But active controls are a staple of F-16 fighter jets, which Brown used as the model when adapting the technology for hydroplanes.
Every time a hydroplane hits a wave its nose is pushed up, allowing more wind to push against its bottom. If the nose reaches a certain angle above the water, the wind will blow the boat over. Active controls are designed to push the nose of the hydroplane down before it reaches the angle where a blowover is inevitable.
The same principles are used in stock-car racing to help prevent lift when the cars skid sideways.
"We knew we had to develop something that would not hinder speed and would work only when needed," said Kevin Triplett, NASCAR director of operations.
In Winston Cup and Grand National Series race cards, spoilers (pieces of metal that meet the contour of the trunk) are activated by wind pressure. The higher the flap, the more the air pushes the trunk of the car toward the ground.
Auto racing also introduced a roof flap to help prevent cards from going airborne during a spin. The roof flap disrupts the airflow over the car enough to keep it grounded.
The $1,500 flaps have made the sport safer, NASCAR officials said.
"But with hydroplane racing, you're dealing with a different animal," Triplett said. "I sympathize with any group that has to try to come up with a solution."
Tom Watson, vice president of special programs for American Specialty Insurance Services of Roanoke, Ind., one of the major carriers for motor racing, including unlimited hydroplanes, doubts one easily can be found.
"A device could be designed to eliminate those boats from flying, but by nature, that's what they design them to do," he said. "Hydroplanes are running on a piece of water that moves, has holes in it, has waves."
Watson said unlimited hydroplane racing is no more risky to insure than other motor sports. Considering the last hydroplane fatality was 15 years ago, the sport's record is better than most when it comes to accidental deaths.
The same weekend Villwock hurtled out of control on the Columbia River, drag racer Carrie Neal of Poway, Calif., died when her hot rod crashed during a qualifying run in Sonoma, Calif. A few hours later on the same strip, veteran dragster Eddie Hill walked away from a fiery crash, and he is competing this weekend at Seattle International Raceway.
Even as rules to reduce speeds have been introduced, hydroplane incidents have increased. There have been eight blowovers since the start of the 1994 season, the first time fuel restrictions were placed on hydroplane engines. There were five the previous four seasons.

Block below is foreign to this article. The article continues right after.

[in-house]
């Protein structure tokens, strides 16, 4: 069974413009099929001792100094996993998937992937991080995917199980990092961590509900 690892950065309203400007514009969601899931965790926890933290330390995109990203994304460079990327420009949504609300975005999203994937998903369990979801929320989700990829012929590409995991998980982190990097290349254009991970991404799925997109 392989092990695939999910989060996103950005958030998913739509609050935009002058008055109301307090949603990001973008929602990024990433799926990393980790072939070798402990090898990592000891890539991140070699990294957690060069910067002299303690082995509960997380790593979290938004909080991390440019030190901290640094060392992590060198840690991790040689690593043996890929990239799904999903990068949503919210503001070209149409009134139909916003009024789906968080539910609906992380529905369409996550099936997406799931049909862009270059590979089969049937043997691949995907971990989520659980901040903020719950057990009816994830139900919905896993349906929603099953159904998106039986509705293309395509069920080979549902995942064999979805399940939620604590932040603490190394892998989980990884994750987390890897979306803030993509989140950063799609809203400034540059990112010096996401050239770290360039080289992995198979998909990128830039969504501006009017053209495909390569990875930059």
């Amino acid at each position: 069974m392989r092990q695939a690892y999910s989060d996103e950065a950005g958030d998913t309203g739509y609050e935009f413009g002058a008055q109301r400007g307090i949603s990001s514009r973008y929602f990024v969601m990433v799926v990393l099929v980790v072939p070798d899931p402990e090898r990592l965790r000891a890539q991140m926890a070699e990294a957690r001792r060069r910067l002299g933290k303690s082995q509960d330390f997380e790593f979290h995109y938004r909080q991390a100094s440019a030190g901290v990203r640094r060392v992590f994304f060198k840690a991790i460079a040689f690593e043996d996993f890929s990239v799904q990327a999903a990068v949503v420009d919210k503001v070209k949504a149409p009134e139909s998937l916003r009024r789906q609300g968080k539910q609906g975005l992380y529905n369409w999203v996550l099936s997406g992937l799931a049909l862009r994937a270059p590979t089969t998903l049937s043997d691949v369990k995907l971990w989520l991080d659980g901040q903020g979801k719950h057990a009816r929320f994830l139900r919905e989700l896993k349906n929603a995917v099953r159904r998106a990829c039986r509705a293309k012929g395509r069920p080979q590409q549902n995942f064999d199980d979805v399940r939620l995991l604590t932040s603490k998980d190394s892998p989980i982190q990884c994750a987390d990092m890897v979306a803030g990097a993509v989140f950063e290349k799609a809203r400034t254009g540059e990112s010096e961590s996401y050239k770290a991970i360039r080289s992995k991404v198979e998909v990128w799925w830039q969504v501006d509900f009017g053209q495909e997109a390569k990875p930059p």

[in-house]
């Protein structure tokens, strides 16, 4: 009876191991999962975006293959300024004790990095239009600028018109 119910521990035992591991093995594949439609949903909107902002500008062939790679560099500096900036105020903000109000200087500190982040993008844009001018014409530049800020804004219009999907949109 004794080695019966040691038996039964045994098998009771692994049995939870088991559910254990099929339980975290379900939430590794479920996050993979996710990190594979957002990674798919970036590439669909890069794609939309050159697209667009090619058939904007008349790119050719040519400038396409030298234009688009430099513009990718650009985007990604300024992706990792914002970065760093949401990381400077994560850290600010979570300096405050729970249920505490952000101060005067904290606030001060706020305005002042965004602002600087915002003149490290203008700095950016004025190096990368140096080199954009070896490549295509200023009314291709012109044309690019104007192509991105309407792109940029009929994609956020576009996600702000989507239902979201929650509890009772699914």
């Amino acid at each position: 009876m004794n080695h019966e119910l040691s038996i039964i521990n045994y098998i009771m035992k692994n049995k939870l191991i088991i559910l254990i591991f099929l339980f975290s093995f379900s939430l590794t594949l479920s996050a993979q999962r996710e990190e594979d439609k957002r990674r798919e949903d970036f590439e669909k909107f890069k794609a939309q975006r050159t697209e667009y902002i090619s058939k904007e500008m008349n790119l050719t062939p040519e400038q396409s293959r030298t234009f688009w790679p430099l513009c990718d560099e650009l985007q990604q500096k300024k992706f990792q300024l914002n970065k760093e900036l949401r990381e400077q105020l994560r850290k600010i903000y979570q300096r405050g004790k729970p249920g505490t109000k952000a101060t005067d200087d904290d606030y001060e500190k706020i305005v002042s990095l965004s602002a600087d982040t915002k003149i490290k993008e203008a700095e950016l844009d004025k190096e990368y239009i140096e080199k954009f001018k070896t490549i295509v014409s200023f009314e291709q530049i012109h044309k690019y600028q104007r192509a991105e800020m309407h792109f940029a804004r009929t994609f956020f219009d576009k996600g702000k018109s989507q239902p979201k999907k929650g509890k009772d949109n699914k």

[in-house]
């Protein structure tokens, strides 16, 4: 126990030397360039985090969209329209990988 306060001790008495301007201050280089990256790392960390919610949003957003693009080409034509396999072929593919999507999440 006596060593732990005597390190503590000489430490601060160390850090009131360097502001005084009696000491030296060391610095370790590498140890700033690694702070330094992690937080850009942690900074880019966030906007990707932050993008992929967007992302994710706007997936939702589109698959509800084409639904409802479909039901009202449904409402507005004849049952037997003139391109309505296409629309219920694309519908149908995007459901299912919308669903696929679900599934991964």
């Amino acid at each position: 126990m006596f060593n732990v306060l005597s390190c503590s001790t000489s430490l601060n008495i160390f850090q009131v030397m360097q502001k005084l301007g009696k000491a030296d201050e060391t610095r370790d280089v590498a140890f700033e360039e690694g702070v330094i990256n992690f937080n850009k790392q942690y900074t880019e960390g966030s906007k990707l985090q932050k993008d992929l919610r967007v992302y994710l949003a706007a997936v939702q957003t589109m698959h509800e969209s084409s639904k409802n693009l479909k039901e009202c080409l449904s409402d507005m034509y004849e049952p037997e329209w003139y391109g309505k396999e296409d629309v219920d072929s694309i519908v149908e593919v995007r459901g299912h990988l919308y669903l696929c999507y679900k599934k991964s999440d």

As officials placed restrictions on allowable RPMs and fuel consumption, crews have searched for other ways to generate horsepower. They have entered wind tunnels to make their boats more aerodynamic. They have tried using lighter materials and have made parts of their boats thinner to reduce drag.
Also, drivers by nature always want to go a little faster even as officials consider tougher restrictions for next season.
Villwock was fond of saying, "We try to find 1 percent in every area."
That pursuit, according to Brown, has pushed boats closer to "the ragged edge."
"As you put more and more restrictions, we have to turn to another area to get more horsepower and get the boat out of the water more," Brown said. "One way you have to do that is to make it run a little bit looser. Consequently, you get closer to that risk factor."
The Budweiser team has experienced more blowovers -- seven -- than any other team since 1987. But it also has won the most championships -- eight since 1987. Speed and safety problems typically are linked.
Villwock's accident focused attention on the canopy that protects drivers. The bulletproof F-16 capsules, used since 1987, have been credited with saving lives in horrifying blowovers.
But some say the canopy attachment needs to be modified so it is as strong in the back as in the front. That became clear after Villwock's crash, said David Williams of the Hydroplane and Raceboat Museum of Seattle.
"There's talk already that we really need to streamline the canopy's backside, too," he said. "We need to take a close look at what the next evolution of the canopy design is. It's not that they were poorly designed. They were designed for a certain speed and impact, and we seem to be reaching the limits."
And, in some cases, going beyond.
(Reprinted from the Seattle Times, Sunday, August 3, 1997)
[Originally reprinted in the UHRA ThunderLetter Vol. 3 no. 280, August 8, 1997]